LEED Dynamic Plaques hang in two JBG properties, the National Cancer Institute in Rockville, Maryland, and U.S. Department of Transportation in Washington. “This was an option for us because we do have a goal of sustainable buildings across the portfolio,” Long says.
Mika Kania knows the power of the LEED Dynamic Plaque, simply by keeping an eye on the one hanging in USGBC’s front lobby: the first one ever installed. “Having the physical display in a lobby when they’re entering a building and seeing it every day, people notice whether the performance score has gone up or down,” Kania says. “It’s meant to create occupant engagement.” She recalls a time last year, when USGBC’s LEED Dynamic Plaque dipped to Gold from Platinum after a waste audit. “People started to notice, and wondered why the score had changed and what we could do to get the numbers back,” she says. “Our facilities team made some extra signage next to garbage receptacles and composting bins. We saw an increase, and we were back up to Platinum.”
Ted van der Linden, director of sustainability at DPR. Photo: Emily Hagopian
For Renee Loveland, the sustainability manager for Gerding Edlen in Portland, Oregon, the LEED Dynamic Plaque is an easier and clearer way to access a structure’s environmental sustainability than the traditional LEED recertification process. Gerding Edlen, which specializes in real estate investment and development focused on sustainable properties, has 65 LEED projects in its portfolio. The LEED Dynamic Plaque hangs in one of those properties, the historic Dexter Horton building in Seattle, which is currently reading Gold. Using the LEED Dynamic Plaque to track the building’s real-time performance, Loveland says, “makes it a simple conversation.”
“It can be onerous to track and gather all the data,” Loveland says of traditional LEED for Existing Buildings (LEED EB) certification. “The LEED Dynamic Plaque is very performance based. It doesn’t consist of a lot of paperwork. It’s more focused on the results you’re getting.”
The fact that the occupants of the Dexter Horton building can see the results on the LEED Dynamic Plaque is exciting for Gerding Edlen, Loveland says. “They can use their smartphone to track the performance data. We’re excited the LEED Dynamic Plaque allows us to show our tenants that their daily actions really do affect building performance and that they have a direct role in the certification outcome.”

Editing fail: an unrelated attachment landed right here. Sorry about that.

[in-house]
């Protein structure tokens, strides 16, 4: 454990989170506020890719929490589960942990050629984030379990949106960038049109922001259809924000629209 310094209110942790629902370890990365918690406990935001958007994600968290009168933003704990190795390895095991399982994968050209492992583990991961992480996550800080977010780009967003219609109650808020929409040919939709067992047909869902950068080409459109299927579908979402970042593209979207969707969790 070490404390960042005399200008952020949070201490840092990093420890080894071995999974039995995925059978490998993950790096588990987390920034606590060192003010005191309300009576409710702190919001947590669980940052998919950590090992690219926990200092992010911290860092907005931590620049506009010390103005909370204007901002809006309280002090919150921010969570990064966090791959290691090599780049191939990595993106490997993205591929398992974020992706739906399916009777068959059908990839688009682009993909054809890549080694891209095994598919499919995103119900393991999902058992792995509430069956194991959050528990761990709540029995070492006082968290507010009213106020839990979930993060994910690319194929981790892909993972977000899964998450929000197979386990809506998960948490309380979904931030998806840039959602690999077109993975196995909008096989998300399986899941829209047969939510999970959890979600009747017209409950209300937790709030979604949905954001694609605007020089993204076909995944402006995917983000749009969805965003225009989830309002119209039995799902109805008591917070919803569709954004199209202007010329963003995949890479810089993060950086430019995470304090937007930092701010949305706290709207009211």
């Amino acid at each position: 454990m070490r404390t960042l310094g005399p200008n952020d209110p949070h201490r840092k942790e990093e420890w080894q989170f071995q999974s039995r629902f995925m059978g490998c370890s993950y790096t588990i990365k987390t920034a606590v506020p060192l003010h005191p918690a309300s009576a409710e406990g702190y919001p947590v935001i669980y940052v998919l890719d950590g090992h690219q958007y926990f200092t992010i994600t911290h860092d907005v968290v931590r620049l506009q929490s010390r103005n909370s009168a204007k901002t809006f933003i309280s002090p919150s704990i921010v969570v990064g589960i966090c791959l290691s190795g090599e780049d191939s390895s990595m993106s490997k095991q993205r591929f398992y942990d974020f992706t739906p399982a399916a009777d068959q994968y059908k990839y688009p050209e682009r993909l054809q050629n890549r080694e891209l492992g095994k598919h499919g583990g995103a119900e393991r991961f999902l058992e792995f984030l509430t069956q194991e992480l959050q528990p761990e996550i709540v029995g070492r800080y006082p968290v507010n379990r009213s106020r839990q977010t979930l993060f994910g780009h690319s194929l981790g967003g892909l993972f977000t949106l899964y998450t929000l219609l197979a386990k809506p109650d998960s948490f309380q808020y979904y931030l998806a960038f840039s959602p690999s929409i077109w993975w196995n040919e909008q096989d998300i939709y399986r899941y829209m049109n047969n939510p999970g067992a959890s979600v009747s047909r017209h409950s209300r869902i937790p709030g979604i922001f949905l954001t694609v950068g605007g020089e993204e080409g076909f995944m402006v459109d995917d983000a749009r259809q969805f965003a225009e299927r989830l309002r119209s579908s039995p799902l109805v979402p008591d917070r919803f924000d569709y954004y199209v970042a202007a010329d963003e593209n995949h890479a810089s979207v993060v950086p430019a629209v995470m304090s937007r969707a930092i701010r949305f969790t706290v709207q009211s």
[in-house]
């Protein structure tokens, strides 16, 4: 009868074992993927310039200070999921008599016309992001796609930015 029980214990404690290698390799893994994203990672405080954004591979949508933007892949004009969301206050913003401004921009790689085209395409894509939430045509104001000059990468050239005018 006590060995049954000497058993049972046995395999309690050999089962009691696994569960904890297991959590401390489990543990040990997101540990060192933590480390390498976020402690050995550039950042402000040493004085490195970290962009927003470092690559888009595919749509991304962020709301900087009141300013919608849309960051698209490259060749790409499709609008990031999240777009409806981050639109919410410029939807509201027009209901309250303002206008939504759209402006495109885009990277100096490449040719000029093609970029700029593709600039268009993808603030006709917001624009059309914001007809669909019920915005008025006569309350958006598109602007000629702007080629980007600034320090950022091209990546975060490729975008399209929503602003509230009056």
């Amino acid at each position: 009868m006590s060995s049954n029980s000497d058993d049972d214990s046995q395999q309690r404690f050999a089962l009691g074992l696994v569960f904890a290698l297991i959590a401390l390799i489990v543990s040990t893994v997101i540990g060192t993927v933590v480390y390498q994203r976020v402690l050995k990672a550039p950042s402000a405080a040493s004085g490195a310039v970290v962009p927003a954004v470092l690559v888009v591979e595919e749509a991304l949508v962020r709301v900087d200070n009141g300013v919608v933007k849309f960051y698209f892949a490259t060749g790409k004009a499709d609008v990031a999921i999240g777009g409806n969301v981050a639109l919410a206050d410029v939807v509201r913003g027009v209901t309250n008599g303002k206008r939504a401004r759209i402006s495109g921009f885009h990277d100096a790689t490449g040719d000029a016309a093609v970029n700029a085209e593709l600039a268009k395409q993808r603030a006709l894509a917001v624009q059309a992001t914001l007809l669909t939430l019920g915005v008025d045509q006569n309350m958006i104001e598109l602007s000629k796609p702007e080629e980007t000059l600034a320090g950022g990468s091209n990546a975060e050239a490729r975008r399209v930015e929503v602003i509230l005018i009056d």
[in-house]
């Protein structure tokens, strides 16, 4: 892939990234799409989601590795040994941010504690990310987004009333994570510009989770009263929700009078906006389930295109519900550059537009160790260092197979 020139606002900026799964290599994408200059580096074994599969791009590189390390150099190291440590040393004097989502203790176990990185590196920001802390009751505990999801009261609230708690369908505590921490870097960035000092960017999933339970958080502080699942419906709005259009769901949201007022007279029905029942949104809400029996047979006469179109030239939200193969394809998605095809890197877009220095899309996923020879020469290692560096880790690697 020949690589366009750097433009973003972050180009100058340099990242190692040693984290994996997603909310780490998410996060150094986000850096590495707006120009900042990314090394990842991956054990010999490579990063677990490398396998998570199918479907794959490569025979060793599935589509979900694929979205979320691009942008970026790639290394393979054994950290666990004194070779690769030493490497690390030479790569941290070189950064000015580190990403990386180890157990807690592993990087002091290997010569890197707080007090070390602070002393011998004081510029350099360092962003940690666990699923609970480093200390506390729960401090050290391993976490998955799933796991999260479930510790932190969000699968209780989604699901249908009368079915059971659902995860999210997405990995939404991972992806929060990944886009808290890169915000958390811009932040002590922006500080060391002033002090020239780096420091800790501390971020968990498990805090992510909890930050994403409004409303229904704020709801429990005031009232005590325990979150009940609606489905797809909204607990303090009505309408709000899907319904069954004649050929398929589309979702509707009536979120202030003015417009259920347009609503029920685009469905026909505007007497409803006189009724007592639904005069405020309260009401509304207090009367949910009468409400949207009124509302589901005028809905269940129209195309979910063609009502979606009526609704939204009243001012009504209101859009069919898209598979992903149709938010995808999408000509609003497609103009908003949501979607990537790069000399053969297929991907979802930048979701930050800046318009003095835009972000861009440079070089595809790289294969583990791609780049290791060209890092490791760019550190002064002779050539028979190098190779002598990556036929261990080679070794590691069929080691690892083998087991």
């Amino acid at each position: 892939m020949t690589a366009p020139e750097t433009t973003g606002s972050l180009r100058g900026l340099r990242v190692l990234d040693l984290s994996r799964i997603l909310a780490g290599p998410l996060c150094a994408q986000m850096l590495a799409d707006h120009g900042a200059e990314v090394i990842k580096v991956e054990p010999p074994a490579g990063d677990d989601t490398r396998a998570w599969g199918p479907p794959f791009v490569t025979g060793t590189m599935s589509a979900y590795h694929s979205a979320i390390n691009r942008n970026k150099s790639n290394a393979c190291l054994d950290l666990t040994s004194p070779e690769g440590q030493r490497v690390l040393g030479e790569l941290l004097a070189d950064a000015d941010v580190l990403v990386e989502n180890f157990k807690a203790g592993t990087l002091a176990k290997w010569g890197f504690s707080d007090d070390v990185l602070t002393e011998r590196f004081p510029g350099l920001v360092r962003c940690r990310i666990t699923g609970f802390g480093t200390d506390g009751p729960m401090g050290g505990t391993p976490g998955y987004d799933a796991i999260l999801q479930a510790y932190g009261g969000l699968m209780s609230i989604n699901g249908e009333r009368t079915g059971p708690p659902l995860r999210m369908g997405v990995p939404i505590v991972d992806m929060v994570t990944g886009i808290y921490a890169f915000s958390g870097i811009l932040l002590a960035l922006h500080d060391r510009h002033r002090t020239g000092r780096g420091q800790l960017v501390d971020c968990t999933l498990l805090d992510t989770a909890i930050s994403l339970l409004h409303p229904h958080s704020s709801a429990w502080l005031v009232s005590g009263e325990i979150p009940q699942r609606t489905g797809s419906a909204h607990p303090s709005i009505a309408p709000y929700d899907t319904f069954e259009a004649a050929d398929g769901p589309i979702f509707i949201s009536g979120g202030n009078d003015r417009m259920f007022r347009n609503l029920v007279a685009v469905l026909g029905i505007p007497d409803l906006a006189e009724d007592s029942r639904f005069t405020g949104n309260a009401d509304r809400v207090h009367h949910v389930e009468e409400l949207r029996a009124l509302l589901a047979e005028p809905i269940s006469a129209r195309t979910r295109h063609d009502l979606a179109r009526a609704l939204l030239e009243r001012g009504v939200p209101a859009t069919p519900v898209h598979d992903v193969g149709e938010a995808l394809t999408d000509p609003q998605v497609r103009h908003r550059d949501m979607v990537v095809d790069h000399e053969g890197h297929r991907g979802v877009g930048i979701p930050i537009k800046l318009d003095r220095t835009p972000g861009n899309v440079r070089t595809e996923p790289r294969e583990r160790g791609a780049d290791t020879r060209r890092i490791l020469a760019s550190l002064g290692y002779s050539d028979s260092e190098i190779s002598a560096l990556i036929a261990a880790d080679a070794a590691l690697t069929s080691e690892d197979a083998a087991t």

The Paharpur Business Centre (PBC) in New Delhi, India, a LEED Platinum building, has set sustainability as a bottom-line expectation. “Green building is like a high school degree; you have to have it,” says CEO Kamal Meattle. “The LEED Dynamic Plaque allows every organization to keep its sustainability goals focused on a continual real-time basis and not merely resting on the laurels of a one-time green certification. It surely is about staying relevant at all times. PBC has always believed that sustainable business is sensible business.”
The PBC experience gets to the heart of the LEED Dynamic Plaque. “It makes a building whole,” Horst says. “Making it whole means you can’t separate the landlord from the tenant and expect things to work. You can’t separate the designer from the manager.” Everyone has a part to play.
The resulting sense of pride and engagement in a workplace is a very real extension of the LEED Dynamic Plaque. For some, it becomes personal. Dhruv Gami recalls Horst approaching him about developing the LEED Dynamic Plaque. “Obviously, to make his vision a reality, it was clear technology would play a pretty significant role,” Gami says.
Gami recalls, chuckling, that he and his team started on a different plane than Horst. “It took me quite a while to realize how big Scot’s thinking was,” Gami says. “He was visualizing and thinking blue sky. We were thinking, what can we do with all of this? How do we make it move the needle without a lot of complex work? What can we do to leverage pieces that already exist, like water meters?” Gami and his staff did their part to devise a seamless system architecture that, with the eye-catching display, leverages a solid existing technology platform.
“I’m supremely proud of what we accomplished,” Gami says. “I’m so excited about it. I feel like a lot of new parents who show pictures of their new babies. I pull out a picture of the LEED Dynamic Plaque and tell them how much I love it.”
Since its introduction at Greenbuild, held in San Francisco in 2012, the LEED Dynamic Plaque continues to forge new ways of thinking that started with LEED. “We have design principles,” Horst says. “One, my favorite, is to ‘make the invisible actionable.’ Everyone’s thinking, how do we engage occupants in a building? The LEED Dynamic Plaque shows them when they’re doing worse and when they’re improving, and that engages them.”
Highly technological yet so outwardly simple, the LEED Dynamic Plaque is joining a legion of products whose value couldn’t be fully appreciated until they were experienced. Today, the early adopters of the LEED Dynamic Plaque, and the growing number of workplaces around the world that are following suit, are pushing the LEED Dynamic Plaque toward a new standard. Did anyone consider how great it would be to have a car that didn’t require manually cranking the motor until they heard of it and then tried it?
Gautami Palanki, USGBC senior consultant, building performance, and a trained architect, explains the evolution of the concept to reality by relating a comment by a designer whose company has two LEED Dynamic Plaques in its offices: “For the industry, this is the next best thing to sliced bread.”